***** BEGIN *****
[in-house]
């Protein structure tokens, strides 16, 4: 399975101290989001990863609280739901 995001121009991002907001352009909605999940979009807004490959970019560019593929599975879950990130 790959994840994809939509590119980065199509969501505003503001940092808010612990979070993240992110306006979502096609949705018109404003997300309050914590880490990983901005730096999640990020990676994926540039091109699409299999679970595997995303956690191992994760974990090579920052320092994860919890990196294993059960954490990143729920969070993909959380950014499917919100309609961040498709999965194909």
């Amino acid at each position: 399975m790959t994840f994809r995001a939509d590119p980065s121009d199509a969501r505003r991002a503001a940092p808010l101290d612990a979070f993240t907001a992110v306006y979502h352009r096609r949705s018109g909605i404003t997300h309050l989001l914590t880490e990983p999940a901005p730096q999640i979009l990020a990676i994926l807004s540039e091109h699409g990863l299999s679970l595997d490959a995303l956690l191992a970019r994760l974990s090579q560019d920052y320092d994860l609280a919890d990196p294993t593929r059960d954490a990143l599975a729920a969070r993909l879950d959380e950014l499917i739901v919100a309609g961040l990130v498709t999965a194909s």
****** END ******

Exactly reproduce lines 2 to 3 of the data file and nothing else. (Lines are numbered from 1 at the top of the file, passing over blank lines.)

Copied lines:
């Protein structure tokens, strides 16, 4: 399975101290989001990863609280739901 995001121009991002907001352009909605999940979009807004490959970019560019593929599975879950990130 790959994840994809939509590119980065199509969501505003503001940092808010612990979070993240992110306006979502096609949705018109404003997300309050914590880490990983901005730096999640990020990676994926540039091109699409299999679970595997995303956690191992994760974990090579920052320092994860919890990196294993059960954490990143729920969070993909959380950014499917919100309609961040498709999965194909």
């Amino acid at each position: 399975m790959t994840f994809r995001a939509d590119p980065s121009d199509a969501r505003r991002a503001a940092p808010l101290d612990a979070f993240t907001a992110v306006y979502h352009r096609r949705s018109g909605i404003t997300h309050l989001l914590t880490e990983p999940a901005p730096q999640i979009l990020a990676i994926l807004s540039e091109h699409g990863l299999s679970l595997d490959a995303l956690l191992a970019r994760l974990s090579q560019d920052y320092d994860l609280a919890d990196p294993t593929r059960d954490a990143l599975a729920a969070r993909l879950d959380e950014l499917i739901v919100a309609g961040l990130v498709t999965a194909s």